John Warner Backus

(1924 – 2007)

Born: December 3, 1924
Field: Programming languages
Focus: Developed the FORTRAN programming language for scientific     and mathematical applications.
Country: United States
Era: 1950 to 1969

FORTRAN (an acronym for FORmula TRANslation, the first high-level programming language [HLL]), was invented by John Backus for IBM in 1954 and released commercially in 1957. It is still used today for programming scientific and mathematical applications.
Backus headed the IBM team of researchers that invented FORTRAN at the Watson Scientific Laboratory at Columbia University in New York. The IBM team didn’t invent HLL or the idea of compiling programming language into machine code, but FORTRAN was the first successful high-level language, and the FORTRAN I compiler held the record for translating code for over 20 years.
FORTRAN is now over 45 years old and remains the top language in scientific and industrial programming. It has been constantly updated. FORTRAN has been used for programming video games, air traffic control systems, payroll calculations, numerous scientific and military applications, and parallel computer research. As the first high-level computer programming language, FORTRAN was able to convert standard mathematical formulas and expressions into the binary code used by computers. Thus a non-specialist could write a program in familiar words and symbols, and different computers could use programs generated in the same language. This paved the way for other computer languages such as COBOL, ALGOL and BASIC.

Backus won the 1993 National Academy of Engineering’s Charles Stark Draper Prize, the highest national prize awarded in engineering, and in 1977 he won the A.M. Turing Award for profound, influential, and lasting contributions to the design of practical high-level programming systems, notably through his work on FORTRAN, and for seminal publication of formal procedures for the specification of programming languages.

John Backus photos


FORTRAN was also extremely efficient, 2003628212running as fast as programs painstakingly hand-coded by the programming elite, who worked in arcane machine languages. This was a feat considered impossible before FORTRAN. It was achieved by the masterful design of the  FORTRAN compiler, a program that captures the human intent of a program and recasts it in a way that a computer can process.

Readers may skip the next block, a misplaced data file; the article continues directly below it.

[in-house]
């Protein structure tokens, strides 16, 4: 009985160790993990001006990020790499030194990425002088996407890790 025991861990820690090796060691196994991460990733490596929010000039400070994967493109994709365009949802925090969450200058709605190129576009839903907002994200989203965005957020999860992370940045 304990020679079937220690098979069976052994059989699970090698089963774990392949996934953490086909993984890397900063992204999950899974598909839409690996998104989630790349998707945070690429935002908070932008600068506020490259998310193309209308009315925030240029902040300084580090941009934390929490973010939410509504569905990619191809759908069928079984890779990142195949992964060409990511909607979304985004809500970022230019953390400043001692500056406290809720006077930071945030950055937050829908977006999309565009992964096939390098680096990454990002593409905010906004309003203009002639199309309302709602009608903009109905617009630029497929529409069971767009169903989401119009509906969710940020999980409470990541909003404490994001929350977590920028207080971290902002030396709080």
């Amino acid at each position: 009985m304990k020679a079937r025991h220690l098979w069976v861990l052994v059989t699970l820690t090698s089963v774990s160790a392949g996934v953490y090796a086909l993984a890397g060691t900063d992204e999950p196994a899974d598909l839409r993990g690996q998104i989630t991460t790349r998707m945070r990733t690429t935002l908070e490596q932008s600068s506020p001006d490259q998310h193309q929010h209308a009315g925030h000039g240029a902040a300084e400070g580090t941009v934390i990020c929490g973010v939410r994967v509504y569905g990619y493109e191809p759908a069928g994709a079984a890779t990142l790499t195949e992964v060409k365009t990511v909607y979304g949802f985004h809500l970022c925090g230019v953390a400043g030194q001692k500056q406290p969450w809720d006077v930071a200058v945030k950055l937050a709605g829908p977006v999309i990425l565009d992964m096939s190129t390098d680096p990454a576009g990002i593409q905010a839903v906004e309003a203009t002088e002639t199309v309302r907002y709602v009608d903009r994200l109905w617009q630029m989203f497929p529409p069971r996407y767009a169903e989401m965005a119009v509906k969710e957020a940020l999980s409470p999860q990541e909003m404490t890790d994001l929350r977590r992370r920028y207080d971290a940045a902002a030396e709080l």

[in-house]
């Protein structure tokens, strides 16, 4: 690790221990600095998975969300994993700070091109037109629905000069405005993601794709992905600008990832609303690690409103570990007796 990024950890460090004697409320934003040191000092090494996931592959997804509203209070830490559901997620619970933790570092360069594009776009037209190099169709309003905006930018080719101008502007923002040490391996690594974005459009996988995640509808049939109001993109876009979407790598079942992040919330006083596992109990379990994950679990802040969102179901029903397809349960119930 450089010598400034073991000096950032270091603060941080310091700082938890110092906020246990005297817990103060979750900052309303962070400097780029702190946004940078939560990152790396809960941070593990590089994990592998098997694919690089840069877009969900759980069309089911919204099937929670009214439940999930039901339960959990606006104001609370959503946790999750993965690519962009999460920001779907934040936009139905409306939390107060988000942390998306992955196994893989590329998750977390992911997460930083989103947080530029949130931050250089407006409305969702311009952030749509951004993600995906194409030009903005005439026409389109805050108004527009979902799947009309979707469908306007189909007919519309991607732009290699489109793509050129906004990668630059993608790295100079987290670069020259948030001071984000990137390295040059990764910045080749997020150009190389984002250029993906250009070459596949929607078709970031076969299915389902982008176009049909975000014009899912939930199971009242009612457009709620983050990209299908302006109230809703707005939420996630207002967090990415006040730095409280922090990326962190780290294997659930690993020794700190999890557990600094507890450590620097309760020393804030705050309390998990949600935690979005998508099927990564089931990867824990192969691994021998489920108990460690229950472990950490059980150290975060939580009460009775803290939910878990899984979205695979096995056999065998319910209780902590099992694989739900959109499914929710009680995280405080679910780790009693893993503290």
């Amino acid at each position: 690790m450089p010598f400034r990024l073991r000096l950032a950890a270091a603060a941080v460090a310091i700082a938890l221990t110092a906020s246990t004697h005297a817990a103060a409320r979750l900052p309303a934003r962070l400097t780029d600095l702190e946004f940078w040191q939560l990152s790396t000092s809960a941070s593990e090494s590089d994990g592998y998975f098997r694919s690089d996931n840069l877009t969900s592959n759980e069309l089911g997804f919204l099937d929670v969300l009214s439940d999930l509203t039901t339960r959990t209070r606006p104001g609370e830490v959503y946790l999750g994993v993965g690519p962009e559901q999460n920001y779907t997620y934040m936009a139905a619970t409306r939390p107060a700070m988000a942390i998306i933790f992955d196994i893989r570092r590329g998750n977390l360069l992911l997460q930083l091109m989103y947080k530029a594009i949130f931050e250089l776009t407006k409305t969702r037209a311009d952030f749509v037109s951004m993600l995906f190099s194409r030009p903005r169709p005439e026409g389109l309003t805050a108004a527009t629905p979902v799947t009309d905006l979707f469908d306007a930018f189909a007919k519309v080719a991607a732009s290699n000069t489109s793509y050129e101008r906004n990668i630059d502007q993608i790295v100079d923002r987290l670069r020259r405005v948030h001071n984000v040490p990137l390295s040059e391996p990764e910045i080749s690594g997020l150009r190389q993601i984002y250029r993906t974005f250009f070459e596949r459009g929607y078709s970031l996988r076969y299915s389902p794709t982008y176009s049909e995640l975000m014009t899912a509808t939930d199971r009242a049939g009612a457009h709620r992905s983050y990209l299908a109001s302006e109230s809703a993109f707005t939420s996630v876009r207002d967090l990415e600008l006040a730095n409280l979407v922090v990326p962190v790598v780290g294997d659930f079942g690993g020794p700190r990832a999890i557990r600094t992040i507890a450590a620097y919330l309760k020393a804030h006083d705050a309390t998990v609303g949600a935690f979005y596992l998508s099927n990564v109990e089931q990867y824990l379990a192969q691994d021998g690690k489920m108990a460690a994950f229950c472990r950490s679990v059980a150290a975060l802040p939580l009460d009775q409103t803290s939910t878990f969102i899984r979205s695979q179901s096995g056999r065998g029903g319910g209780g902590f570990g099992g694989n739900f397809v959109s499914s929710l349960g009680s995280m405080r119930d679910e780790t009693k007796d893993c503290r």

In the FORTRAN project, Mr. Backus tackled two fundamental problems in computing — how to make programming easier for humans, and how to structure the underlying code to make that possible. Mr. Backus continued to work on those challenges for much of his career, and he encouraged others as well.

“His contribution was immense, and it influenced the work of many, including me,” Frances Allen, a retired research fellow at I.B.M., said yesterday.

Mr. Backus was a bit of a maverick even as a teenager. He grew up in an affluent family in Wilmington, Del., the son of a stockbroker. He had a complicated, difficult relationship with his family, and he was a wayward student.

In a series of interviews in 2000 and 2001 in San Francisco, where he lived at the time, Mr. Backus recalled that his family had sent him to an exclusive private high school, the Hill School in Pennsylvania.


As projectleader with IBM John Backus developed in the early 1950’s with his team:  FORTRAN– Formula Translator. FORTRAN was released in 1954. The first high level programming language. This language is most widely used in physics and engineering.

He was also responsible for the Backus-Naur Form (or BNF), a standard notation which can be used to decribe the sytanx of a computer language in a formal and unambiguous way.


1942 Graduated from Hill school Potts town

1942 Entered the University of Virginia. Joined the army

1945 Entered Flower and Fifth Avenue Medical School in New York

1949 Worked on IBM’S SSEC computer

1950-1952 Watson Lab

1954 Backus and his team publish Fortran

1959 Developing a notation called Backus-Naur Form in collaboration with Naur

1991 Retirement

Honors and awards

1976 Receives National medal of Science

1977 received the ACM Turing Award Lecture.(2)

1989 Received doctor honoris causa of the Université Henri PoincaréNancy, France, on December 14 1989.(4)

1993 Receives Charles Stark Draper price for his work on Fortran

1998 Fellow Award Recipient of the Computer History Museum for his development of FORTRAN, contributions to computer systems theory and software project management.




  • Backus, John W., “The IBM 701 Speedcoding System”, IBM, New York (10 Sep 1953), 4pp.
  • Backus, John W., “The IBM Speedcoding System”, The Journal of the Association for Computing Machinery, Vol.1 No.1 (Jan 1954), pp.4-6.
  • Backus, John W., and Harlan Herrick, “IBM 701 Speedcoding and Other Automatic Programming Systems”, Symposium on Automatic Programming for Digital Computers, Office of Technical Services, US Dept of Commerce, Washington DC (May 1954), pp.106-113.
  • Specifications for the IBM Mathematical FORmula TRANslating System, FORTRAN, IBM Applied Science Division, New York (10 Nov 1954), 43pp.
  • Amdahl, G.M, and J.W. Backus, The System Design of the IBM Type 704, IBM Engineering Laboratory, Poughkeepsie NY (1955), 11pp.
  • Backus, J.W., et al., The FORTRAN Automatic Coding System, Proceedings of the Western Joint Computing Conference 1957, pp.188-198.
  • Backus, J.W., The Syntax and Semantics of the Proposed International Algebraic Language of Zürich ACM-GAMM Conference, Proceedings of the International Conference on Information Processing, UNESCO, 1959, pp.125-132.
  • J.W. Backus, et al., and P. Naur (ed.), Revised Report on the Algorithmic Language ALGOL 60, CACM, Vol. 6, p. 1; The Computer Journal, Vol. 9, p. 349; Num. Math., Vol. 4, p. 420. (1963)
  • J.W. Backus, “The History of Fortran I, II, and III”, Annals of the History of Computing, Vol.1 No.1 (July-September 1979).